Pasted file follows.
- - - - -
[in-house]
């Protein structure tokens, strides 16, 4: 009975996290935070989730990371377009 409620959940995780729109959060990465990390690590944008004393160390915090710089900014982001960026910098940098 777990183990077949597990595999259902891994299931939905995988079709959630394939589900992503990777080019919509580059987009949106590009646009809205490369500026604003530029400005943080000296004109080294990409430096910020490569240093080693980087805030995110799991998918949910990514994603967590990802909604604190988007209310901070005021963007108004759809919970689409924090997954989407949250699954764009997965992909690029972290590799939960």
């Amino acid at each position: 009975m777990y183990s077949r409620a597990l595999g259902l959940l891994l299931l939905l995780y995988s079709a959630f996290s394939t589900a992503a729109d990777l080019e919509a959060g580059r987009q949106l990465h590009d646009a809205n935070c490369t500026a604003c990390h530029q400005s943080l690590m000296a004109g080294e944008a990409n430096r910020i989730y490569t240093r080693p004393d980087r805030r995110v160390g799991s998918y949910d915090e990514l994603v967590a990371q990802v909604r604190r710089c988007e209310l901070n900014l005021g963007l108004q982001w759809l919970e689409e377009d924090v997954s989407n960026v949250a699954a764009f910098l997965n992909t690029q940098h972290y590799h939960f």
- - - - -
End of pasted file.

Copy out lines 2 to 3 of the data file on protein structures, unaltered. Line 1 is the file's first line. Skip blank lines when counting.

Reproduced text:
């Protein structure tokens, strides 16, 4: 009975996290935070989730990371377009 409620959940995780729109959060990465990390690590944008004393160390915090710089900014982001960026910098940098 777990183990077949597990595999259902891994299931939905995988079709959630394939589900992503990777080019919509580059987009949106590009646009809205490369500026604003530029400005943080000296004109080294990409430096910020490569240093080693980087805030995110799991998918949910990514994603967590990802909604604190988007209310901070005021963007108004759809919970689409924090997954989407949250699954764009997965992909690029972290590799939960």
């Amino acid at each position: 009975m777990y183990s077949r409620a597990l595999g259902l959940l891994l299931l939905l995780y995988s079709a959630f996290s394939t589900a992503a729109d990777l080019e919509a959060g580059r987009q949106l990465h590009d646009a809205n935070c490369t500026a604003c990390h530029q400005s943080l690590m000296a004109g080294e944008a990409n430096r910020i989730y490569t240093r080693p004393d980087r805030r995110v160390g799991s998918y949910d915090e990514l994603v967590a990371q990802v909604r604190r710089c988007e209310l901070n900014l005021g963007l108004q982001w759809l919970e689409e377009d924090v997954s989407n960026v949250a699954a764009f910098l997965n992909t690029q940098h972290y590799h939960f």